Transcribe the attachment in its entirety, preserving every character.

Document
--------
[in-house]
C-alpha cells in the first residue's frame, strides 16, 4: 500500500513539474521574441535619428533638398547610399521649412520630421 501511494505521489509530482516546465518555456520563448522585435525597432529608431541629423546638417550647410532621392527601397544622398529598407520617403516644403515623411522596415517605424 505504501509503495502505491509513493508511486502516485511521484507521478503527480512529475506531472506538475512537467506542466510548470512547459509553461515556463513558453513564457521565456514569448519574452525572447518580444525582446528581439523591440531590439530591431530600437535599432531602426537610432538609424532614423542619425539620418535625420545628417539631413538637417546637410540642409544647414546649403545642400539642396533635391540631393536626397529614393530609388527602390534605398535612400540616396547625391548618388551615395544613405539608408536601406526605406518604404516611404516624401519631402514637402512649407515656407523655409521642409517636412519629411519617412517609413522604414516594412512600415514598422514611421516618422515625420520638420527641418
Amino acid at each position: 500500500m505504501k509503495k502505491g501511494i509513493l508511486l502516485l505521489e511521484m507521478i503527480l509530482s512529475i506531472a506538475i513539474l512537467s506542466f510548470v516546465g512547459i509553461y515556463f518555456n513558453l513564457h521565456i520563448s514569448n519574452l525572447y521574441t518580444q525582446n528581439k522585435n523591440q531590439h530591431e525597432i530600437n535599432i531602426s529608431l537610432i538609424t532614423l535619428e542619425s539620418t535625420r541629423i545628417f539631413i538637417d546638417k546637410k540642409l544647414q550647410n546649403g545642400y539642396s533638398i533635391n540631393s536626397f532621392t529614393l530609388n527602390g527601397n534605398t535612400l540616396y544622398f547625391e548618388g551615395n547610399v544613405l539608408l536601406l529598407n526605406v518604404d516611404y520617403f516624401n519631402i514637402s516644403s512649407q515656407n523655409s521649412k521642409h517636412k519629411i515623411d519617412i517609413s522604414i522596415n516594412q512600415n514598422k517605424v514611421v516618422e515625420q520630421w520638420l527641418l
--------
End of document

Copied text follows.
[in-house]
C-alpha cells in the first residue's frame, strides 16, 4: 500500500513539474521574441535619428533638398547610399521649412520630421 501511494505521489509530482516546465518555456520563448522585435525597432529608431541629423546638417550647410532621392527601397544622398529598407520617403516644403515623411522596415517605424 505504501509503495502505491509513493508511486502516485511521484507521478503527480512529475506531472506538475512537467506542466510548470512547459509553461515556463513558453513564457521565456514569448519574452525572447518580444525582446528581439523591440531590439530591431530600437535599432531602426537610432538609424532614423542619425539620418535625420545628417539631413538637417546637410540642409544647414546649403545642400539642396533635391540631393536626397529614393530609388527602390534605398535612400540616396547625391548618388551615395544613405539608408536601406526605406518604404516611404516624401519631402514637402512649407515656407523655409521642409517636412519629411519617412517609413522604414516594412512600415514598422514611421516618422515625420520638420527641418
Amino acid at each position: 500500500m505504501k509503495k502505491g501511494i509513493l508511486l502516485l505521489e511521484m507521478i503527480l509530482s512529475i506531472a506538475i513539474l512537467s506542466f510548470v516546465g512547459i509553461y515556463f518555456n513558453l513564457h521565456i520563448s514569448n519574452l525572447y521574441t518580444q525582446n528581439k522585435n523591440q531590439h530591431e525597432i530600437n535599432i531602426s529608431l537610432i538609424t532614423l535619428e542619425s539620418t535625420r541629423i545628417f539631413i538637417d546638417k546637410k540642409l544647414q550647410n546649403g545642400y539642396s533638398i533635391n540631393s536626397f532621392t529614393l530609388n527602390g527601397n534605398t535612400l540616396y544622398f547625391e548618388g551615395n547610399v544613405l539608408l536601406l529598407n526605406v518604404d516611404y520617403f516624401n519631402i514637402s516644403s512649407q515656407n523655409s521649412k521642409h517636412k519629411i515623411d519617412i517609413s522604414i522596415n516594412q512600415n514598422k517605424v514611421v516618422e515625420q520630421w520638420l527641418l